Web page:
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I want to show that $\sum_{n=1}^{\infty}\frac{(-1)^n}{n+1}$ converges by using that theorem.

Theorem:
suppose
(a) the partial sum $A_n$ of $\sum a_n$ form a bounded sequence
(b) $\dots \le b_2 \le b_1 \le b_0$
(c) $\lim_{n\to\infty}b_n=0$
then $\sum a_n b_n$ converges.

Put $a_n=(-1)^n$ , $b_n=\frac{1}{n+1}$
I think other things are okay but not sure about $A_n$ is a bounded sequence.
Or I'm wrong from the beginning? This theorem is not suitable for this proof?

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    $\begingroup$ yes you are right if $n = even$ $A_n$ is $0$ when $n=odd$ $A_n=1$ as result $A_n$ is bounded $\endgroup$ – jim Nov 26 '12 at 14:25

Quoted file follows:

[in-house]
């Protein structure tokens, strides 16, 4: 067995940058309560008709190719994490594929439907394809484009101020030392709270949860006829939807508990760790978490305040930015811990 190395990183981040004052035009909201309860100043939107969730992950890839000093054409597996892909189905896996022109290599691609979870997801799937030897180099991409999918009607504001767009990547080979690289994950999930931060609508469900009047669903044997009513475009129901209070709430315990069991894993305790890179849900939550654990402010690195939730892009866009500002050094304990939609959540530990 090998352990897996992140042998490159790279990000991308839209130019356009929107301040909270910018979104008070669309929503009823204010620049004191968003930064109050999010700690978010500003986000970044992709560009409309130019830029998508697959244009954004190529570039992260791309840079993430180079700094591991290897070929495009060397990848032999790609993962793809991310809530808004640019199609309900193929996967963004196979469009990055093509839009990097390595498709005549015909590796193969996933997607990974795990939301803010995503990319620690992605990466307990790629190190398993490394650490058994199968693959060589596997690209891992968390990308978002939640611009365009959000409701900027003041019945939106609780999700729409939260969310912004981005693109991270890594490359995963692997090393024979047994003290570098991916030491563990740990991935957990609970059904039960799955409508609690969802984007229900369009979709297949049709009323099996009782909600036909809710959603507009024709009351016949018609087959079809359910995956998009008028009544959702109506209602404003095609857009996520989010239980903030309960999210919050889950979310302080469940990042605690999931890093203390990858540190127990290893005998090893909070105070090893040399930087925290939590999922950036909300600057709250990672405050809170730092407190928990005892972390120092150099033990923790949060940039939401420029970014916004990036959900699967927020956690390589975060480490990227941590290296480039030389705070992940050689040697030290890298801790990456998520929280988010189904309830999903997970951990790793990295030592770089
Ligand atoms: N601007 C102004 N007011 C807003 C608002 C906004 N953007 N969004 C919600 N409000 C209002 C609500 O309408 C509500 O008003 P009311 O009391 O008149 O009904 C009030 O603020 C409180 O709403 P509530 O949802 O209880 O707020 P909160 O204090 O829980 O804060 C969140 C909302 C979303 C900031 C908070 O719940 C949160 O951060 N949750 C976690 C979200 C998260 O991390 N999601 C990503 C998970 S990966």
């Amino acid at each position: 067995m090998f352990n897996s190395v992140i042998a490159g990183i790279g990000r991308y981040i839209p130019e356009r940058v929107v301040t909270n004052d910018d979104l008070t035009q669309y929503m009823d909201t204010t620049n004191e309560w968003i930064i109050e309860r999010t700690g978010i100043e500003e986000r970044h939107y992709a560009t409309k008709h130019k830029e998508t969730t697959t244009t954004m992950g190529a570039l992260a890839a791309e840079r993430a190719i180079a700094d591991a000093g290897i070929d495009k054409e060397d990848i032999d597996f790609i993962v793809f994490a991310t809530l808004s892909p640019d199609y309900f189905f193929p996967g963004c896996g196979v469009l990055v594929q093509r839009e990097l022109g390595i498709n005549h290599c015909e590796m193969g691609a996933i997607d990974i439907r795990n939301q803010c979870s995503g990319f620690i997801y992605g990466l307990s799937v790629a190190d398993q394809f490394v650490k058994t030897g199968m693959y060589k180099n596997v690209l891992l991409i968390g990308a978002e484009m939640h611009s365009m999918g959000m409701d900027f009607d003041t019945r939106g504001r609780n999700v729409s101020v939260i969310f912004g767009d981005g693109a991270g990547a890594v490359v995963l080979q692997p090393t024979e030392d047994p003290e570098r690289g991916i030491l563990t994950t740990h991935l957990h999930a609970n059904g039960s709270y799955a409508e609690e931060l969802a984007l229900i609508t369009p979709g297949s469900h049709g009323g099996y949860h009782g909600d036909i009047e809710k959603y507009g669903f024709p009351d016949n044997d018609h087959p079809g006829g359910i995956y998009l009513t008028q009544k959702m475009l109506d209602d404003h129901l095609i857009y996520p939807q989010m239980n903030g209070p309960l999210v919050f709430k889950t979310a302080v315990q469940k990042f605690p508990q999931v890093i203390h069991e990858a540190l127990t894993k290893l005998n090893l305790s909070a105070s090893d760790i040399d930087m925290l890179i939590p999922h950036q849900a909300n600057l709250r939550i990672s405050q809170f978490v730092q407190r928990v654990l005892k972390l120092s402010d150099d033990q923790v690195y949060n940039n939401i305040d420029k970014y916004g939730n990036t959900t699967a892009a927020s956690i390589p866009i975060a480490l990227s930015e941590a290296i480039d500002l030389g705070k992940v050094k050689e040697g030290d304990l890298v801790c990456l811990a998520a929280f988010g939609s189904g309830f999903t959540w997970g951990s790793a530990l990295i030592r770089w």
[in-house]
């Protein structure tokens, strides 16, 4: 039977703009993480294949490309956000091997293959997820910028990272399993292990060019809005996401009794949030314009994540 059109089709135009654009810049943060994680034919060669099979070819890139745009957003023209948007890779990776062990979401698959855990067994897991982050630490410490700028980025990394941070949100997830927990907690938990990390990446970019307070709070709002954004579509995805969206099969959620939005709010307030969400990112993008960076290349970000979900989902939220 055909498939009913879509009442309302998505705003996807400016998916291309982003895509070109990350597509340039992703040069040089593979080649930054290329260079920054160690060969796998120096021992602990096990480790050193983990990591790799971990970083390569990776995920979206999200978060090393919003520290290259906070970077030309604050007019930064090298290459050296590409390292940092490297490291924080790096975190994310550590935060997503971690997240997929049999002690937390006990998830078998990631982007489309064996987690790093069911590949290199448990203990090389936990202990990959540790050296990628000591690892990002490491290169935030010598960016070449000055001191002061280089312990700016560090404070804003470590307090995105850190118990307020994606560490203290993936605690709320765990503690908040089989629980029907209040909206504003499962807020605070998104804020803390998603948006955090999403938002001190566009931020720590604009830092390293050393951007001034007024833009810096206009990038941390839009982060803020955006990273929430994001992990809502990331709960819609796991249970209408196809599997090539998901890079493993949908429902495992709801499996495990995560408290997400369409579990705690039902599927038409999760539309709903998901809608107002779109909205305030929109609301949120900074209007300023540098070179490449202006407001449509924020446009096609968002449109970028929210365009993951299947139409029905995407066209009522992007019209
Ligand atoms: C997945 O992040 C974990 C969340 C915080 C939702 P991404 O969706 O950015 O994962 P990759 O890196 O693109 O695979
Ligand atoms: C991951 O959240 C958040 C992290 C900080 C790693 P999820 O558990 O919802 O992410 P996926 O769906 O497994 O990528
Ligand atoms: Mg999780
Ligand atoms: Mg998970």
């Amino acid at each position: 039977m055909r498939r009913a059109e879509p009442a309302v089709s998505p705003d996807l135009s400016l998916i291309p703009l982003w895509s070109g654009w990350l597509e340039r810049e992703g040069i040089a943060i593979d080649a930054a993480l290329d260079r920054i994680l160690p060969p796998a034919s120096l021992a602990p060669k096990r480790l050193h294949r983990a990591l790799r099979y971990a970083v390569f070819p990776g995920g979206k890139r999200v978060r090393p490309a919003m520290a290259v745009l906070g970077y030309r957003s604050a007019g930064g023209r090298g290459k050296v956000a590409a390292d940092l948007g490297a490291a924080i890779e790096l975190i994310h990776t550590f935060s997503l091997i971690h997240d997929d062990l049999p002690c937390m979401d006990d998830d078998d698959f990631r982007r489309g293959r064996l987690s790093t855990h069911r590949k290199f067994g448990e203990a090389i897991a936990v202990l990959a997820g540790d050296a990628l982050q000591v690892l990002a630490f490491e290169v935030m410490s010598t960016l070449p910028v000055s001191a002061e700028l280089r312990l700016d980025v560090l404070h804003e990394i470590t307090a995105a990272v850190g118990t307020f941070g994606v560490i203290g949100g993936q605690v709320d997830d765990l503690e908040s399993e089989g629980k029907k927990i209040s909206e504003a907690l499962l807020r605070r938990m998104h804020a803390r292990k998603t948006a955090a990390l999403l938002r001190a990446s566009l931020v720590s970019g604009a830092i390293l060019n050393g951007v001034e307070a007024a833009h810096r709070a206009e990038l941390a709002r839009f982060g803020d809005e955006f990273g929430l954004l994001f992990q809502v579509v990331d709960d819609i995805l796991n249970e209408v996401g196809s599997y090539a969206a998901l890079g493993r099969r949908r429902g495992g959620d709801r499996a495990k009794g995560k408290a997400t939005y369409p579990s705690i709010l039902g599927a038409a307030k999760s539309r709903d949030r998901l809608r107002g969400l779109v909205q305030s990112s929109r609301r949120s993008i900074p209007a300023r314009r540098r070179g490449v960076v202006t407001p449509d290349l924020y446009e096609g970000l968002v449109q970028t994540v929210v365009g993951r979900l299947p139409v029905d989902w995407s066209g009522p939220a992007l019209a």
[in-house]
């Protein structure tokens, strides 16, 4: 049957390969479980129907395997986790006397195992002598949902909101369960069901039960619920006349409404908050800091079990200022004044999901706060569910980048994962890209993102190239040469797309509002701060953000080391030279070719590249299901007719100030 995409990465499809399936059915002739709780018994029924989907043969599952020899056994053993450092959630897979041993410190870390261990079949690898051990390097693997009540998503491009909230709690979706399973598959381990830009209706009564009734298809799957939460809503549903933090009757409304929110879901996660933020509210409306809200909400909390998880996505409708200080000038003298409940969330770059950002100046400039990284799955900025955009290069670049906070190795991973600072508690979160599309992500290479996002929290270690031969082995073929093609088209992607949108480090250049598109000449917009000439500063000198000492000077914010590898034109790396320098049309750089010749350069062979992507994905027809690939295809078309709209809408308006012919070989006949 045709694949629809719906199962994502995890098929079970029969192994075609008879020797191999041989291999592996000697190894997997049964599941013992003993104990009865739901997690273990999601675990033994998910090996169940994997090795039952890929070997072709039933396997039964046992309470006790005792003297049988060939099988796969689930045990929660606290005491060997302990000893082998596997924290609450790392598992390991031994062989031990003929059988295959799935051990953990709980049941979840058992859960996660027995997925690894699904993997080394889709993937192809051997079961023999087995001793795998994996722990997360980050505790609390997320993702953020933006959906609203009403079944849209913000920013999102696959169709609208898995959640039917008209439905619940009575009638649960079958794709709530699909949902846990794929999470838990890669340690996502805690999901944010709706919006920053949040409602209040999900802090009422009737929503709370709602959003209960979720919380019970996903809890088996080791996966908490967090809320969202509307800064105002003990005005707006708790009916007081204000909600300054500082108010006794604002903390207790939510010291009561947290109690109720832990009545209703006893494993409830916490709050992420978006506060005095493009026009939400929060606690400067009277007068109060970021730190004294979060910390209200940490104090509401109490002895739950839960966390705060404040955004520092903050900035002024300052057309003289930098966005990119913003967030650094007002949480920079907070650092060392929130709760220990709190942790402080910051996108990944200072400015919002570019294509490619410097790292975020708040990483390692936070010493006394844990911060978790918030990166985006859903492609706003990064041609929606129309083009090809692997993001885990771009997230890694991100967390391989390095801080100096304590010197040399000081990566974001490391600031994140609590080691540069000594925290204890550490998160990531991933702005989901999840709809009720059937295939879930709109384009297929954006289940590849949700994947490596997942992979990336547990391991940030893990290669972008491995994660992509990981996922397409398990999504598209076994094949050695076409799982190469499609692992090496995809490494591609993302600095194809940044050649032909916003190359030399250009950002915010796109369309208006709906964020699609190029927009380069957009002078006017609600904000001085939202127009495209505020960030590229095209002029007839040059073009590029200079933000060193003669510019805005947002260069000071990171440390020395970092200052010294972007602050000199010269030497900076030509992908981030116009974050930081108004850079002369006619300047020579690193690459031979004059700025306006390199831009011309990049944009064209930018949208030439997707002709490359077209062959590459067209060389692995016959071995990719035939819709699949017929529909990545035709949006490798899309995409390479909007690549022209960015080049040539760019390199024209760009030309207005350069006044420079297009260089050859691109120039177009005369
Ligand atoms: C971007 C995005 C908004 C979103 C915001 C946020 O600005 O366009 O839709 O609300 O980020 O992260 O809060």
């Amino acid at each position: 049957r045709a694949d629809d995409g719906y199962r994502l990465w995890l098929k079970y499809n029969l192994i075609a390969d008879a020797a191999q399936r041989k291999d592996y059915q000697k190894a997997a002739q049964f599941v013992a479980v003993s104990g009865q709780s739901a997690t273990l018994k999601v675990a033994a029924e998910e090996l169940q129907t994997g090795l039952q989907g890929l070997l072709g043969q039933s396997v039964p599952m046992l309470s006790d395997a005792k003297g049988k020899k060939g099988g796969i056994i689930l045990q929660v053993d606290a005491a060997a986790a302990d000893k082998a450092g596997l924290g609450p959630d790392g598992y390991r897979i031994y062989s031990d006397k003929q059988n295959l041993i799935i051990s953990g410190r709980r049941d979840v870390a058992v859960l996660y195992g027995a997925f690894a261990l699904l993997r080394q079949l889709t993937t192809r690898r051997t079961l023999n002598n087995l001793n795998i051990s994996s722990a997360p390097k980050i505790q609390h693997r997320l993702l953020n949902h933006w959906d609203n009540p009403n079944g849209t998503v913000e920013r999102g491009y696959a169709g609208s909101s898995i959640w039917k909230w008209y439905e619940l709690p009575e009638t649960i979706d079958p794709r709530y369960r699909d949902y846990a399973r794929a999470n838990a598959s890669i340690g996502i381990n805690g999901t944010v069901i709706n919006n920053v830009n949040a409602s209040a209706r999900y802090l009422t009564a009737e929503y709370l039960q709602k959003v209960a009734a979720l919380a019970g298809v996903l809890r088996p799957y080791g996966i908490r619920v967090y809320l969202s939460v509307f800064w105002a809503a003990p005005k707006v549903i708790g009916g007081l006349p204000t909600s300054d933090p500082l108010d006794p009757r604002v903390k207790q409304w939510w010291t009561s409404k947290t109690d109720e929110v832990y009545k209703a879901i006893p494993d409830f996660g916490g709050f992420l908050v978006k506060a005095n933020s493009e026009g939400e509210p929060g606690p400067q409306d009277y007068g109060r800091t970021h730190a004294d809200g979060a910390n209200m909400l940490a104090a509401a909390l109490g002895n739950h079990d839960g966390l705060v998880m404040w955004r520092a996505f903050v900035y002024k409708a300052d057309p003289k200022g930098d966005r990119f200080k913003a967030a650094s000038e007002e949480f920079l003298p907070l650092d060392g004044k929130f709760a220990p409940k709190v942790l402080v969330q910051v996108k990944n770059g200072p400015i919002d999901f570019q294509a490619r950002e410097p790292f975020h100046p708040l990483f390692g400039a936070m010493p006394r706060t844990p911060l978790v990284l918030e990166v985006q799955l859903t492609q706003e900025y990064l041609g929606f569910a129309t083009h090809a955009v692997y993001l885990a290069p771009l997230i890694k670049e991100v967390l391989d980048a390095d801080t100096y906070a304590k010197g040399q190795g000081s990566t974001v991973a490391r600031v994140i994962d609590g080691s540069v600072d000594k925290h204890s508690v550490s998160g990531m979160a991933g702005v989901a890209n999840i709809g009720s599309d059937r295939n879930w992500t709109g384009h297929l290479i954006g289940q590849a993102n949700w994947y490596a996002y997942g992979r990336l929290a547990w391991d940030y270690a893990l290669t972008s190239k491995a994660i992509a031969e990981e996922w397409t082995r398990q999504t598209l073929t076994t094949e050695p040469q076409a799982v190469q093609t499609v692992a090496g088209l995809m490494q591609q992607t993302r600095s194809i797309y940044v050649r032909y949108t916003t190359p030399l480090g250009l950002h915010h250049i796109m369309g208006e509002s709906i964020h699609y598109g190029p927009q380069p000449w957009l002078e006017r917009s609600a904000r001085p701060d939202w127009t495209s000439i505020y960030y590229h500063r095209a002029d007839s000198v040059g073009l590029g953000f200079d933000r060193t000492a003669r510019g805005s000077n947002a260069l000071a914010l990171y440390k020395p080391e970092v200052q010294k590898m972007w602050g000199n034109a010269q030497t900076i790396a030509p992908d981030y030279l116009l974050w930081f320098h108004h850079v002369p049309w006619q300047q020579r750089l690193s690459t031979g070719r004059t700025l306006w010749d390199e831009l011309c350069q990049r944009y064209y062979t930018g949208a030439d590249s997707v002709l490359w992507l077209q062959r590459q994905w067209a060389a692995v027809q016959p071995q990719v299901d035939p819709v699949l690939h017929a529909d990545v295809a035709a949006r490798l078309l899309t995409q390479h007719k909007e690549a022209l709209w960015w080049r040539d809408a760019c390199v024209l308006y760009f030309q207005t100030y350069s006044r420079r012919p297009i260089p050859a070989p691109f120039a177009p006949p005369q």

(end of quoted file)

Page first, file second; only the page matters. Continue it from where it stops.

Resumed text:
• $\begingroup$ It's bounded because it can only receive two values: 0 and -1. $\endgroup$ – josh Nov 26 '12 at 14:30
  • $\begingroup$ The sequence {$\sum a_n$}={-1,1,-1,1,...} then $A_n$=0,-1,0,-1,... so I think it could be a divergence form when n is infinity and not bounded. $\endgroup$ – niagara Nov 26 '12 at 14:30
  • $\begingroup$ Oh, I just confused the definition of $A_n$. Now I understand. Thanks! $\endgroup$ – niagara Nov 26 '12 at 14:32
  • $\begingroup$ Funny: I think $\lim_{n\to \infty}=\sum_{n=0}^{\infty} (-1)^n $ is in fact divergent, it lacks a sum in the usual sense.... $\endgroup$ – draks ... Nov 26 '12 at 15:19

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